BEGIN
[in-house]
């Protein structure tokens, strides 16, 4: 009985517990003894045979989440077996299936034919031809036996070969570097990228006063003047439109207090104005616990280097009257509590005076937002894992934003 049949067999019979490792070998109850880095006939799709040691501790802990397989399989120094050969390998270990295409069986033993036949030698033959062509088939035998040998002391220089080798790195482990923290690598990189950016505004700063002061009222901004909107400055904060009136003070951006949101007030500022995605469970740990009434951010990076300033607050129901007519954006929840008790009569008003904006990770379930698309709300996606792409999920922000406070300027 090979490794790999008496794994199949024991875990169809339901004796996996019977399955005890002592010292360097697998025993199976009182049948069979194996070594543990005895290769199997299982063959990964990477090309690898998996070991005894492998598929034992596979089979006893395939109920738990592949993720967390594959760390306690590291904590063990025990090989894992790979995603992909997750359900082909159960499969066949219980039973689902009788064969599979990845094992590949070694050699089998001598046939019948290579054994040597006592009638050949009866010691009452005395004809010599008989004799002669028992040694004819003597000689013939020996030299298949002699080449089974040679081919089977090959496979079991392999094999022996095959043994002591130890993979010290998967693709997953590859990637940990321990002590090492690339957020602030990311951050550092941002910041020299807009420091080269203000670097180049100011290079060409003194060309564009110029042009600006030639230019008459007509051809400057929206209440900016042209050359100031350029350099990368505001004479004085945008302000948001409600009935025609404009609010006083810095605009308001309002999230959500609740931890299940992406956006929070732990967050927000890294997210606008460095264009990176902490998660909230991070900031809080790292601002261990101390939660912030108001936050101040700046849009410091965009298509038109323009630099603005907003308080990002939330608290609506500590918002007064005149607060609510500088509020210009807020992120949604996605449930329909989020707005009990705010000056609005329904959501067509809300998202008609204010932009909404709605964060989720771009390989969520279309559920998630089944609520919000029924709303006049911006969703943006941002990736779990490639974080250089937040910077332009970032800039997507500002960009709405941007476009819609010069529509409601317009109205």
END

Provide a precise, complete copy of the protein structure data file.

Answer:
[in-house]
């Protein structure tokens, strides 16, 4: 009985517990003894045979989440077996299936034919031809036996070969570097990228006063003047439109207090104005616990280097009257509590005076937002894992934003 049949067999019979490792070998109850880095006939799709040691501790802990397989399989120094050969390998270990295409069986033993036949030698033959062509088939035998040998002391220089080798790195482990923290690598990189950016505004700063002061009222901004909107400055904060009136003070951006949101007030500022995605469970740990009434951010990076300033607050129901007519954006929840008790009569008003904006990770379930698309709300996606792409999920922000406070300027 090979490794790999008496794994199949024991875990169809339901004796996996019977399955005890002592010292360097697998025993199976009182049948069979194996070594543990005895290769199997299982063959990964990477090309690898998996070991005894492998598929034992596979089979006893395939109920738990592949993720967390594959760390306690590291904590063990025990090989894992790979995603992909997750359900082909159960499969066949219980039973689902009788064969599979990845094992590949070694050699089998001598046939019948290579054994040597006592009638050949009866010691009452005395004809010599008989004799002669028992040694004819003597000689013939020996030299298949002699080449089974040679081919089977090959496979079991392999094999022996095959043994002591130890993979010290998967693709997953590859990637940990321990002590090492690339957020602030990311951050550092941002910041020299807009420091080269203000670097180049100011290079060409003194060309564009110029042009600006030639230019008459007509051809400057929206209440900016042209050359100031350029350099990368505001004479004085945008302000948001409600009935025609404009609010006083810095605009308001309002999230959500609740931890299940992406956006929070732990967050927000890294997210606008460095264009990176902490998660909230991070900031809080790292601002261990101390939660912030108001936050101040700046849009410091965009298509038109323009630099603005907003308080990002939330608290609506500590918002007064005149607060609510500088509020210009807020992120949604996605449930329909989020707005009990705010000056609005329904959501067509809300998202008609204010932009909404709605964060989720771009390989969520279309559920998630089944609520919000029924709303006049911006969703943006941002990736779990490639974080250089937040910077332009970032800039997507500002960009709405941007476009819609010069529509409601317009109205």